Mayor Announces Sandy Recovery Overhaul

BY LUIS GRONDA
Staff Writer

Mayor Bill de Blasio announced a major overhaul of the City’s recovery from Superstorm Sandy last week, including several ideas to provide relief for homeowners and businesses still trying to rebuild more than a year after the storm hit.

Since beginning his first term as mayor, de Blasio said he would make the City’s recovery process a priority.

He did not bring back many of the people who ran the Build It Back program under the Bloomberg administration, which was a signal that the Mayor was planning on changes to the Sandy Strategy under his watch.

He did not name a new head of Sandy recovery until late March, appointing Amy Peterson as the director of the Housing Recovery Office, Daniel Zarrilli leading the Office of Recovery and Resiliency and Bill Goldstein as a senior adviser for recovery, resiliency and infrastructure.

The Mayor and his new team were tasked with drafting a new plan that would aim at speeding the recovery process for many homeowners and improve many problems residents had with the Build It Back program.

De Blasio’s plan calls for issuing 500 reimbursement checks and beginning construction to 500 damaged or destroyed properties by the end of this summer. Other parts of the plan include enhancing coordination between City, State and federal entities to provide additional relief for people displaced from their home and expanding eligibility for the Hurricane Sandy Business Recovery Loan and Grant Program.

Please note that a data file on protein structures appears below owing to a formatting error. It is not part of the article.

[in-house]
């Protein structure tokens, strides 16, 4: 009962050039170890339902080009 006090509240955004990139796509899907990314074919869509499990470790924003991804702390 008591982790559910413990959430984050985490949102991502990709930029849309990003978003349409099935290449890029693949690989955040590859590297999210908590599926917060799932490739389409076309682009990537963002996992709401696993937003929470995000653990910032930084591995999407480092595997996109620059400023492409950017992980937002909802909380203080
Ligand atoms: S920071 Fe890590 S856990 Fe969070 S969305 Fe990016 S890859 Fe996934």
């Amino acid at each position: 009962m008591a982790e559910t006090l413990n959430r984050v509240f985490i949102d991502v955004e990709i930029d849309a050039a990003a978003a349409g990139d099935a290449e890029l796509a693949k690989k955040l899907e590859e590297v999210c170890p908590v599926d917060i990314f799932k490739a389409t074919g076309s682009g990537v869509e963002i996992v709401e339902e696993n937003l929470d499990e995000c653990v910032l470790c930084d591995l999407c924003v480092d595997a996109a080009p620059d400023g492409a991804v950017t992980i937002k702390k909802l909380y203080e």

During a press conference announcing the plan, de Blasio said the City will build back stronger, despite any challenges that may arise during the process.

“This report gives us a game plan, a road map going forward. We know the will is there. We know the resources are there. It’s about applying all of our abilities and our focus to getting it done, with a lot of partners we know will be great teammates in serving people in need,” he said last Thursday.

Some local community leaders who read through the plan say it is a step in the right direction, but it remains to be seen how much faster and better the new plan will be until it is implemented.

Betty Braton, Chairperson of Community Board 10, which represents two areas in southern Queens hit hardest by Sandy, Howard Beach and Hamilton Beach, said there were many problems with how the program was organized. She said she hopes the Mayor’s plan will fix errors associated with it, including streamlining the paperwork process for homeowners applying for relief. Braton said she is looking to see how it will be enforced.

“My concern is how does it move from the aspirational to the reality,” she said. “It’s a question of what is going to be done.”

Roger Gendron, president of the New Hamilton Beach Civic Association, said their goal of 500 reimbursement checks and construction starts is too low considering the number of people affected by the storm and he also wants to see the plan in action.

“Until you see the work being done, it’s all talk, which is what Build It Back has been from day one,” he said. “But it is progress and that’s something we haven’t seen before.”

Reach Luis Gronda at (718) 357-7400, Ext. 127, lgronda@queenstribune.com, or @luisgronda.